Around this time last year, we sent out the challenge to STEM students in their penultimate year at universities across Australia. We asked them to pitch their idea for a space based earth observation project that would benefit humanity. We received applications from teams of two, who pitched a host of ideas for consideration. They talked about satellite data, machine learning, observation, proactive response and tracking across a range of ideas, ranging from monitoring of crop health in farming, refugee boats, oil spills, the ocean garbage patches, missing aircraft and animal tracking to prevent poaching. Apart from the creativity behind their ideas, we wanted to see how they approached the problem and gain an insight into their methodology to resolve it.
We were so impressed that we employed five interns to work with us over a 12 week period:
- Albert Sztolc joined us having completed year four, of his five year double degree at The University of Adelaide. His studies into studying mechanical and aerospace engineering, and computer science, fueled his passion for aerospace, attending Aerospace Futures and being on the AYAA national committee. In 2019, he also joined the Skyreach team to compete in the Australian Universities Rocket Competition and, to keep him grounded, the SA Pool Lifesaving team!
- Jordan Kildare and his team mate pitched refugee boat monitoring to support humanitarian aid, and we were impressed with his approach and values. Jordan had completed his third year of a Bachelor of Mechanical and Aerospace Engineering (Honours) at The University of Adelaide. His interests outside of engineering centre around sport. He is a competitive pole vaulter, and has worked as an official and coach too.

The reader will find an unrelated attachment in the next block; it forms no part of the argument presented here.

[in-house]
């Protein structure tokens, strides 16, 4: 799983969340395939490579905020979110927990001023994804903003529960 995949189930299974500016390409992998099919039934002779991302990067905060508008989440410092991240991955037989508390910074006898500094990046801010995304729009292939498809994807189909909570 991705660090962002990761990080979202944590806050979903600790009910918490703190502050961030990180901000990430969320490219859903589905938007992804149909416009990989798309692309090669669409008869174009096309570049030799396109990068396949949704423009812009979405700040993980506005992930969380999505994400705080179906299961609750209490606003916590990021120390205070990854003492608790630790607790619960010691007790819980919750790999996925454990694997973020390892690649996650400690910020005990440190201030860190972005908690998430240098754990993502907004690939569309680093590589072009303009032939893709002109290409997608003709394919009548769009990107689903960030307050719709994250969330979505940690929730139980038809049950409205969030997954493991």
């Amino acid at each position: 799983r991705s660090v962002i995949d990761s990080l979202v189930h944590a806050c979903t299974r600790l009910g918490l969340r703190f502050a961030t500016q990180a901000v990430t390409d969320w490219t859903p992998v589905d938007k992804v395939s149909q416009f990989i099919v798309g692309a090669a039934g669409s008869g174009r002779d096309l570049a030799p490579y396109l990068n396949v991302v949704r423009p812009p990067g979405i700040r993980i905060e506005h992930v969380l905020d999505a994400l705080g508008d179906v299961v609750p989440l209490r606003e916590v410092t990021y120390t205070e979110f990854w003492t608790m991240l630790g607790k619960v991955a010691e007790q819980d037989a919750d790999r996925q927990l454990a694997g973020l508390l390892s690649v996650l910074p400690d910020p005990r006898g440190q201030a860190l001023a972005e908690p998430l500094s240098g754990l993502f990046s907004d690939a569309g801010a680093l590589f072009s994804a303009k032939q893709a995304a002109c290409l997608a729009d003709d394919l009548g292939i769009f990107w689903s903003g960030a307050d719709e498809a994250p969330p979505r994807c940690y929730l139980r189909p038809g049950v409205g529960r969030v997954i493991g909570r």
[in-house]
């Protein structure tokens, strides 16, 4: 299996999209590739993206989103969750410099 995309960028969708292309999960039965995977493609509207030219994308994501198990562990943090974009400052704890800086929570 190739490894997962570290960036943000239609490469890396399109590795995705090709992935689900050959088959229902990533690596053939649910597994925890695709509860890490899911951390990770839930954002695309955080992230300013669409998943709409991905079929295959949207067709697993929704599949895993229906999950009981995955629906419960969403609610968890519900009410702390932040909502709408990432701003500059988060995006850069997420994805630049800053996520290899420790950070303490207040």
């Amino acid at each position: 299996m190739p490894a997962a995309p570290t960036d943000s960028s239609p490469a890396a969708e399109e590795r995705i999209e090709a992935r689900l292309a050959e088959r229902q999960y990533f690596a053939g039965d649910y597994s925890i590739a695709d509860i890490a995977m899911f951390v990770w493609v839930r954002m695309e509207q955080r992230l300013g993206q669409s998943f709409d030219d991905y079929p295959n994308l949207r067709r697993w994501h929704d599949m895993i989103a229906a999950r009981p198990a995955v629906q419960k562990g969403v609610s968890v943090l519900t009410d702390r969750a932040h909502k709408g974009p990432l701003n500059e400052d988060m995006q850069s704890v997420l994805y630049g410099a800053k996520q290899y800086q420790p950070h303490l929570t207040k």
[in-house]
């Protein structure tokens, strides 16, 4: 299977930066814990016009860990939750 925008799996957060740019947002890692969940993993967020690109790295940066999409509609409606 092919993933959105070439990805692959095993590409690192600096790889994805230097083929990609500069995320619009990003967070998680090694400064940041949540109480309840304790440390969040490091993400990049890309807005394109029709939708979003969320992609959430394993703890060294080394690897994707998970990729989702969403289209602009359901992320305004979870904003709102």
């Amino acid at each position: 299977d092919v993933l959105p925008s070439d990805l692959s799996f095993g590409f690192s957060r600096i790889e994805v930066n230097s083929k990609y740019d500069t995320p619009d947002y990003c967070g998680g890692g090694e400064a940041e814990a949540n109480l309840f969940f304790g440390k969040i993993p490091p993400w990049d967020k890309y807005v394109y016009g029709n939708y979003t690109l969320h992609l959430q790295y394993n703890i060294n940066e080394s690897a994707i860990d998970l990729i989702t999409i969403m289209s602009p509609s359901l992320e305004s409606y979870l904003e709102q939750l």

- Oscar Walsh completed year three of a four year degree in Mechatronic Engineering at Monash University. He is passionate about space development’s potential to benefit our planet, so our challenge to pitch a space-based earth observation project really resonated. Oscar is a member of Monash Nova Rover, and involved in building a new 2020 Mars rover to compete at the 14th University Rover Challenge in Utah. He’s the Electrical Team Lead and is involved in their STEM outreach program, visiting primary and high schools in Melbourne. To check out some of his other handiwork, click the link to view his guitar pedal business.
- Rijul Ramkumar joined us from The University of Adelaide, having completed his third year of a double degree in Mechatronics and Computer Science. A true systems thinker at heart, Rijul loves problem solving – so much so, that he was President of the Adelaide University Competitive Programming Club. The Club trains students to compete at the International Collegiate Programming Contest, which attracts more than 50,000 students from 111 countries.
- Ross Fraser is studying Mechanical Engineering at The University of Adelaide. Ross is actively pursuing his interest in space, having led Adept Project Helios, one of the teams in the AYAA Australian Universities Rocket Challenge, attending Aerospace Futures, and organising the Adelaide NASA Space Apps Challenge 2018 event. He was a welcome addition to our internship program and, especially, our volleyball team!
As they were to work together on a project relating to space based earth observation, we introduced our 2019/20 Summer Interns to the Adelaide Space community at the Committee for Economic Development of Australia (CEDA) event in November 2019, Australia’s Race for Space, to kick off their internship. They were formally welcomed by Dr Megan Clark AC, Head of the Australian Space Agency.
Their internship culminated in presenting their project to the South Australian space industry at an event hosted by Shoal, Space: Future workforce.
Now that you have met our 2020 interns, find out more about our 2021 Internship, click here.